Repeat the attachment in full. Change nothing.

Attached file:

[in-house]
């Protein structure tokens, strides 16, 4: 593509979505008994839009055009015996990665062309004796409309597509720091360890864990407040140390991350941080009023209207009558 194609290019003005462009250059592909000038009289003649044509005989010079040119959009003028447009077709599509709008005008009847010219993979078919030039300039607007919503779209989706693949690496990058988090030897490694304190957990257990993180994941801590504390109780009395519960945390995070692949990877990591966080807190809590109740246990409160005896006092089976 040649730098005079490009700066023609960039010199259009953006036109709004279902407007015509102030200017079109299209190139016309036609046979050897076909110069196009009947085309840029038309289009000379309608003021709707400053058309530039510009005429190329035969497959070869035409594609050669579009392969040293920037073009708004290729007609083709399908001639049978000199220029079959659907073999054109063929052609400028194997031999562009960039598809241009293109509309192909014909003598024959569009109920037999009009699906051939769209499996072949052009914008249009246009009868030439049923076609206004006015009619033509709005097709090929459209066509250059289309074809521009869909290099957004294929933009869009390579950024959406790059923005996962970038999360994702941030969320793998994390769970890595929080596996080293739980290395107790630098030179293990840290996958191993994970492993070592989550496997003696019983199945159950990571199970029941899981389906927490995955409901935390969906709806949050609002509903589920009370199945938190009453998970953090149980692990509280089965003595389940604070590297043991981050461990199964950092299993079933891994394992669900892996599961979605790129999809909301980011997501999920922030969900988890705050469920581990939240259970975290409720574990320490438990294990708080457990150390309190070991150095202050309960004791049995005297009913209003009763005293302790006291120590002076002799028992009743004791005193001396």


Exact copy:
[in-house]
């Protein structure tokens, strides 16, 4: 593509979505008994839009055009015996990665062309004796409309597509720091360890864990407040140390991350941080009023209207009558 194609290019003005462009250059592909000038009289003649044509005989010079040119959009003028447009077709599509709008005008009847010219993979078919030039300039607007919503779209989706693949690496990058988090030897490694304190957990257990993180994941801590504390109780009395519960945390995070692949990877990591966080807190809590109740246990409160005896006092089976 040649730098005079490009700066023609960039010199259009953006036109709004279902407007015509102030200017079109299209190139016309036609046979050897076909110069196009009947085309840029038309289009000379309608003021709707400053058309530039510009005429190329035969497959070869035409594609050669579009392969040293920037073009708004290729007609083709399908001639049978000199220029079959659907073999054109063929052609400028194997031999562009960039598809241009293109509309192909014909003598024959569009109920037999009009699906051939769209499996072949052009914008249009246009009868030439049923076609206004006015009619033509709005097709090929459209066509250059289309074809521009869909290099957004294929933009869009390579950024959406790059923005996962970038999360994702941030969320793998994390769970890595929080596996080293739980290395107790630098030179293990840290996958191993994970492993070592989550496997003696019983199945159950990571199970029941899981389906927490995955409901935390969906709806949050609002509903589920009370199945938190009453998970953090149980692990509280089965003595389940604070590297043991981050461990199964950092299993079933891994394992669900892996599961979605790129999809909301980011997501999920922030969900988890705050469920581990939240259970975290409720574990320490438990294990708080457990150390309190070991150095202050309960004791049995005297009913209003009763005293302790006291120590002076002799028992009743004791005193001396």